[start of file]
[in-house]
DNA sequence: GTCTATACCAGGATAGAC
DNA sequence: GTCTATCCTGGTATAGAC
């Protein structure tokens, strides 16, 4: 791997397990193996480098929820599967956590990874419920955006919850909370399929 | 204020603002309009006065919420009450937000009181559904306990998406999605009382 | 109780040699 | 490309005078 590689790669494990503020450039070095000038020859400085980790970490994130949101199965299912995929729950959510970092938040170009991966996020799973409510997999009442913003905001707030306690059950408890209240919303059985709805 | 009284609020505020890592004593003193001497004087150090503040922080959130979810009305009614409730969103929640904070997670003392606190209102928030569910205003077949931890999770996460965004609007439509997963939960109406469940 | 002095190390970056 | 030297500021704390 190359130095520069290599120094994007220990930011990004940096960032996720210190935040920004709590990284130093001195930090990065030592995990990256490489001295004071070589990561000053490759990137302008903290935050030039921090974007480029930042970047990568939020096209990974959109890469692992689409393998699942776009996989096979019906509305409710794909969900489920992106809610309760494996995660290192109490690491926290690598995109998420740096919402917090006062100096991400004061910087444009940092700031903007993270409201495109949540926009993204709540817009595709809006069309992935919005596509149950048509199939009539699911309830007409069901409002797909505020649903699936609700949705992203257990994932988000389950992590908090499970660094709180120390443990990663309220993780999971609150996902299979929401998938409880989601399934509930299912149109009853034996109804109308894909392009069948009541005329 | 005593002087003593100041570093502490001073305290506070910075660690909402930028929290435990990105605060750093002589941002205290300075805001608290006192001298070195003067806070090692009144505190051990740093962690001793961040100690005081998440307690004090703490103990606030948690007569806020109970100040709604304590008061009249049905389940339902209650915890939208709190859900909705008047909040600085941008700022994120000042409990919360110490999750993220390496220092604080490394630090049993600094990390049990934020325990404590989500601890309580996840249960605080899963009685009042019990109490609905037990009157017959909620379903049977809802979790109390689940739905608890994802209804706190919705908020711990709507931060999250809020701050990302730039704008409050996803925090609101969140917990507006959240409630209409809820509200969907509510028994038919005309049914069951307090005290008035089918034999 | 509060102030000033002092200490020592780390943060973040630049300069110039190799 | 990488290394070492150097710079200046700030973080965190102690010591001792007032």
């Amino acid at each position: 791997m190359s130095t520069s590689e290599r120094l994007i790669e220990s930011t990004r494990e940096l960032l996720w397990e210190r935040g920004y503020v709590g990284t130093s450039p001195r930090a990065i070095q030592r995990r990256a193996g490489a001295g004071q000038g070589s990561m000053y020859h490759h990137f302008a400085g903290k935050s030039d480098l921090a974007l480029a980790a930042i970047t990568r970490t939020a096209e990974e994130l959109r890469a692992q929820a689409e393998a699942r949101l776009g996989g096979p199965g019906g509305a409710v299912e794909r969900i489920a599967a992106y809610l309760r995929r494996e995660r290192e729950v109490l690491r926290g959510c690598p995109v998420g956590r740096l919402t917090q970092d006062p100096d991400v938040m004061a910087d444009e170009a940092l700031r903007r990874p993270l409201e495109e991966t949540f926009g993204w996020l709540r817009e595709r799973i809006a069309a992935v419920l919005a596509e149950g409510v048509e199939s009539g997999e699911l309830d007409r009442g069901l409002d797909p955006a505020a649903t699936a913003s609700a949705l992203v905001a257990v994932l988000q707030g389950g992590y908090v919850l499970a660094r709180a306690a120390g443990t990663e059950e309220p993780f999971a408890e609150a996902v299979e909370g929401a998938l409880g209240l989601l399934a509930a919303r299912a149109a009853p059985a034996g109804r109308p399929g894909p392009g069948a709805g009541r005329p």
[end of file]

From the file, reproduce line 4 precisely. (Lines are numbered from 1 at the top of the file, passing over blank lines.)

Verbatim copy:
């Protein structure tokens, strides 16, 4: 791997397990193996480098929820599967956590990874419920955006919850909370399929 | 204020603002309009006065919420009450937000009181559904306990998406999605009382 | 109780040699 | 490309005078 590689790669494990503020450039070095000038020859400085980790970490994130949101199965299912995929729950959510970092938040170009991966996020799973409510997999009442913003905001707030306690059950408890209240919303059985709805 | 009284609020505020890592004593003193001497004087150090503040922080959130979810009305009614409730969103929640904070997670003392606190209102928030569910205003077949931890999770996460965004609007439509997963939960109406469940 | 002095190390970056 | 030297500021704390 190359130095520069290599120094994007220990930011990004940096960032996720210190935040920004709590990284130093001195930090990065030592995990990256490489001295004071070589990561000053490759990137302008903290935050030039921090974007480029930042970047990568939020096209990974959109890469692992689409393998699942776009996989096979019906509305409710794909969900489920992106809610309760494996995660290192109490690491926290690598995109998420740096919402917090006062100096991400004061910087444009940092700031903007993270409201495109949540926009993204709540817009595709809006069309992935919005596509149950048509199939009539699911309830007409069901409002797909505020649903699936609700949705992203257990994932988000389950992590908090499970660094709180120390443990990663309220993780999971609150996902299979929401998938409880989601399934509930299912149109009853034996109804109308894909392009069948009541005329 | 005593002087003593100041570093502490001073305290506070910075660690909402930028929290435990990105605060750093002589941002205290300075805001608290006192001298070195003067806070090692009144505190051990740093962690001793961040100690005081998440307690004090703490103990606030948690007569806020109970100040709604304590008061009249049905389940339902209650915890939208709190859900909705008047909040600085941008700022994120000042409990919360110490999750993220390496220092604080490394630090049993600094990390049990934020325990404590989500601890309580996840249960605080899963009685009042019990109490609905037990009157017959909620379903049977809802979790109390689940739905608890994802209804706190919705908020711990709507931060999250809020701050990302730039704008409050996803925090609101969140917990507006959240409630209409809820509200969907509510028994038919005309049914069951307090005290008035089918034999 | 509060102030000033002092200490020592780390943060973040630049300069110039190799 | 990488290394070492150097710079200046700030973080965190102690010591001792007032």